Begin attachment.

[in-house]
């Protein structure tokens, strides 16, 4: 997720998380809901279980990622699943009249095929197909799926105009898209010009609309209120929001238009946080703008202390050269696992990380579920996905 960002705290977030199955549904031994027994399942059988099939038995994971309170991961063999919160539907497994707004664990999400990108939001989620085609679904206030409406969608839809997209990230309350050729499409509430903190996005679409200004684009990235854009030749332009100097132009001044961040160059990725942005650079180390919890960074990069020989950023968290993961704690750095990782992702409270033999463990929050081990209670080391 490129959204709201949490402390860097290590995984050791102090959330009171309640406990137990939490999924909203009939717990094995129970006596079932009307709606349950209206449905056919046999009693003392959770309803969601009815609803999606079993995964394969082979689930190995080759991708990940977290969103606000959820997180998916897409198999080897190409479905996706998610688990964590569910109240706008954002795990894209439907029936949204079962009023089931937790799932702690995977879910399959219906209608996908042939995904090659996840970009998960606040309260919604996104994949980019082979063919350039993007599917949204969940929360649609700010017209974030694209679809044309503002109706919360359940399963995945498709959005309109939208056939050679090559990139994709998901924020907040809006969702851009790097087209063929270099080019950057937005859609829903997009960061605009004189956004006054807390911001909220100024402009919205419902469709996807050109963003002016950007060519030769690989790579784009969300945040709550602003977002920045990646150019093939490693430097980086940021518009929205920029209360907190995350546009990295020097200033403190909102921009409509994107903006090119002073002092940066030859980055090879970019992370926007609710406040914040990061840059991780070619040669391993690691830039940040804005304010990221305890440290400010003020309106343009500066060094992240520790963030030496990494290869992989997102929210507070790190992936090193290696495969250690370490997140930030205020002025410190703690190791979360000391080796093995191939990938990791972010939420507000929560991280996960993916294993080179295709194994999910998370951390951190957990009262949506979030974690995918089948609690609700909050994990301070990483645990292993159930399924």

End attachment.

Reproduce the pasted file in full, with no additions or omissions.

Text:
[in-house]
């Protein structure tokens, strides 16, 4: 997720998380809901279980990622699943009249095929197909799926105009898209010009609309209120929001238009946080703008202390050269696992990380579920996905 960002705290977030199955549904031994027994399942059988099939038995994971309170991961063999919160539907497994707004664990999400990108939001989620085609679904206030409406969608839809997209990230309350050729499409509430903190996005679409200004684009990235854009030749332009100097132009001044961040160059990725942005650079180390919890960074990069020989950023968290993961704690750095990782992702409270033999463990929050081990209670080391 490129959204709201949490402390860097290590995984050791102090959330009171309640406990137990939490999924909203009939717990094995129970006596079932009307709606349950209206449905056919046999009693003392959770309803969601009815609803999606079993995964394969082979689930190995080759991708990940977290969103606000959820997180998916897409198999080897190409479905996706998610688990964590569910109240706008954002795990894209439907029936949204079962009023089931937790799932702690995977879910399959219906209608996908042939995904090659996840970009998960606040309260919604996104994949980019082979063919350039993007599917949204969940929360649609700010017209974030694209679809044309503002109706919360359940399963995945498709959005309109939208056939050679090559990139994709998901924020907040809006969702851009790097087209063929270099080019950057937005859609829903997009960061605009004189956004006054807390911001909220100024402009919205419902469709996807050109963003002016950007060519030769690989790579784009969300945040709550602003977002920045990646150019093939490693430097980086940021518009929205920029209360907190995350546009990295020097200033403190909102921009409509994107903006090119002073002092940066030859980055090879970019992370926007609710406040914040990061840059991780070619040669391993690691830039940040804005304010990221305890440290400010003020309106343009500066060094992240520790963030030496990494290869992989997102929210507070790190992936090193290696495969250690370490997140930030205020002025410190703690190791979360000391080796093995191939990938990791972010939420507000929560991280996960993916294993080179295709194994999910998370951390951190957990009262949506979030974690995918089948609690609700909050994990301070990483645990292993159930399924």